A Catholic schoolteacher takes on a new role: activist

SAMMAMISH, Wash. (RNS) A lifelong Roman Catholic, Mark Zmuda took a job as a teacher at Eastside Catholic School in part because he believed he could be a good Catholic role model.

He was dismissed in December from his job as a vice principal and swim coach, precisely because he did not measure up as a Catholic model: Zmuda, who is gay, married his male partner.

“I do model Catholic teaching, and my religion is very important to me,” Zmuda. “I don’t believe I did anything wrong.”

The 38-year-old schoolteacher has never been involved in gay advocacy; neither did he want to call attention to same-sex marriage. He wed for the most obvious of reasons:

“I got married,” he said, “to give my heart to the person I love.”

But of course, the matter isn’t that simple.

Zmuda’s story is one in a series of firings and forced resignations of gay and lesbian teachers and administrators in Catholic schools around the country. There have been close to a dozen such sackings in the past two years.

The dismissals have been wrenching for dioceses and Catholic schools, and most especially for the men and women who have lost their jobs.

In Zmuda’s case it has forced him into the limelight and into the kind of activism that he has always eschewed.

Zmuda has launched “Stand with Mr. Z,” a foundation to fight discrimination. Friday, (Jan. 31) the foundation launched its first event: “Z Day.” Students and friends who support Zmuda and equality for lesbians, gays, bisexuals and transgender people were encouraged to wear orange and tweet “I Stand With Mr. Z” with the hashtag #Zday.

Born in Virginia, the eldest of four children, Zmuda moved around with his family because his father was in the Navy. But Sunday Mass and religion classes were required no matter where the family lived.

RNS-CATHOLIC-FIRINGHe said he wanted to be a teacher from an early age.

“I come from a family of teachers — an aunt, my grandparents — and I enjoy helping people,” said Zmuda. “Teachers have always made differences in my life, and I want to make differences in students’ lives.”

He also envisioned himself marrying, especially since his own parents’ love for each other was such an inspiration.

“I thought when I got married, the person standing next to me would be a woman,” Zmuda said. “It wasn’t until I was in college that I discovered I’m gay.”

Zmuda received a bachelor’s degree in math education from Virginia Tech and a master’s in educational leadership and policy studies from the University of Texas at Arlington.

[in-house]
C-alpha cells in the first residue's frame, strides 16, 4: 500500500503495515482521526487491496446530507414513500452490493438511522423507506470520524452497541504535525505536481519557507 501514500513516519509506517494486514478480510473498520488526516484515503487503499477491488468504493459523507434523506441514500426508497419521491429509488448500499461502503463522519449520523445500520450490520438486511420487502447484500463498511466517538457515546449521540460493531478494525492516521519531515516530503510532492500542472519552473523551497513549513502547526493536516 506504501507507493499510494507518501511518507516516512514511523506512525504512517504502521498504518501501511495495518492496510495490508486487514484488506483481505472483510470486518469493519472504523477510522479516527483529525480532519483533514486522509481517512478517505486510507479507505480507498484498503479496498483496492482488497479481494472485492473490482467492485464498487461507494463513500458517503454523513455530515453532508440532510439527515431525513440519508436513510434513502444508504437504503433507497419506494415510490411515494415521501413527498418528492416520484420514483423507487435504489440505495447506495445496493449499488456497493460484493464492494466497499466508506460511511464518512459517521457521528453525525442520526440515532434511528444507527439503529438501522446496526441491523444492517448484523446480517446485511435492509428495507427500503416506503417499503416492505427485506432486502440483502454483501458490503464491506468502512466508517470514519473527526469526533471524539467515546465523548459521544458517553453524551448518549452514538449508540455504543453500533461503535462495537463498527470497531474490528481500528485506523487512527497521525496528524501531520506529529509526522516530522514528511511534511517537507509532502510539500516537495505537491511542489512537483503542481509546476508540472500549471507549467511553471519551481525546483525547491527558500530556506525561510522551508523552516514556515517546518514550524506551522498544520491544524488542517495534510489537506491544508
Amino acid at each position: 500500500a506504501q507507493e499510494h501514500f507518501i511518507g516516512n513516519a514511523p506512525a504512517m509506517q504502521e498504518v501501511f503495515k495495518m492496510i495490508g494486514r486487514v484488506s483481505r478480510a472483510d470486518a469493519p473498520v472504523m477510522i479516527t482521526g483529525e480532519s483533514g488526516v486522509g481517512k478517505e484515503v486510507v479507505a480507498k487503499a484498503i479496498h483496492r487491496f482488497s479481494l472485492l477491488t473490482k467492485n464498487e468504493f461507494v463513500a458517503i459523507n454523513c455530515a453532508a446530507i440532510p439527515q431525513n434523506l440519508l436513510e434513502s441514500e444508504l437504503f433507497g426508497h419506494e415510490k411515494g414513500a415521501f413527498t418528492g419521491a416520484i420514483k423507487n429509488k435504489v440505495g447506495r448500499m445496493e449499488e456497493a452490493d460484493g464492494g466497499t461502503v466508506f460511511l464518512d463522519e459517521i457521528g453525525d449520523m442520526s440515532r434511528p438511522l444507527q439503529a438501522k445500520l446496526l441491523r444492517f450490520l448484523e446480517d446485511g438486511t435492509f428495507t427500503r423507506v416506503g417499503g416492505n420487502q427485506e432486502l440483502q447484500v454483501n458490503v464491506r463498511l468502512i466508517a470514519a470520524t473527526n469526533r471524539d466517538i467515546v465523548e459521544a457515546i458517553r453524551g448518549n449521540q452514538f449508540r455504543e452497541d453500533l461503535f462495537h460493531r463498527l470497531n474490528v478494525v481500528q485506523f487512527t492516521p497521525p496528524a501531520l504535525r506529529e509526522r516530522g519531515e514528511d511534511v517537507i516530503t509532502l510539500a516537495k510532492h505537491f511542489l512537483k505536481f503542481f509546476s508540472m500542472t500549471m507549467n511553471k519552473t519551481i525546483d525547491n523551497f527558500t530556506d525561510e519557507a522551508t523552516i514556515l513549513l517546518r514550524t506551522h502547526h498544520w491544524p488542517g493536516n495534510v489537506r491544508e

He taught at several schools before landing a job at Cardinal Gibbons, a Catholic high school in Fort Lauderdale, Fla. In 2010, mutual friends introduced him to Dana Jergens, now 32.

In Florida, the two eventually registered as domestic partners, later moving to the Seattle area to be closer to family. The couple moved into a tidy condominium and lined the walls with photographs of themselves, their family and friends.

Zmuda began his job at Eastside Catholic; Jergens worked as a physician’s assistant.

Eastside’s 74 faculty members are required to sign an agreement in the employee handbook saying their public behavior must be consistent with Catholic teaching. The church does not recognize same-sex marriage.

When Zmuda signed the handbook in 2012, Referendum 74, which allows same-sex couples to marry, had not passed, he said.

The possibility that getting married would result in his dismissal wasn’t on his radar, Zmuda explained, adding that he regards his personal life separate from his professional one. The State of Washington allowed him to marry and he took advantage of it.

Zmuda and Jergens married in a civil ceremony at a golf club in Newcastle, Wash., seven months after voters passed Referendum 74.

They didn’t invite any Eastside faculty to their wedding: “I didn’t want to put any of them in an uncomfortable position, even though I was close to a number,” Zmuda said.

After word got out that Zmuda had married and the president of Eastside Catholic forced him out, hundreds of students walked out and staged a sit-in. They subsequently circulated petitions seeking Zmuda’s reinstatement that garnered signatures from around the world. One with at least 21,000 signatures was presented to the office of Seattle Archbishop J. Peter Sartain.

“I have nothing but good things to say about Mark Zmuda,” said Wendy Woodward, who has a sixth- and a ninth-grader at Eastside Catholic, and was president of the Middle School Parent Teacher Fellowship in 2013. She added that her daughter was on the swim team Zmuda coached, “and he was fabulous.”

Arlene Naganawa, who teaches humanities in the middle school, noticed Zmuda’s dedication to his job. She recalled that on a Friday this past fall, one student wrote something highly objectionable to another. Zmuda worked with the parties through the weekend, then brought them together on Monday, eventually effecting solutions acceptable to all.

Soon after Zmuda’s dismissal, Eastside President Sister Mary Tracy and Board of Trustees Chairman Gene Colin both resigned.

These days, Zmuda is looking for a new job in either a public or private school.

Would he go back to Eastside? “Absolutely, if they were willing to hire me back,” he said.

While school officials speak of Zmuda as “a popular teacher,” the Eastside Catholic board issued a statement to parents making clear that will not happen.


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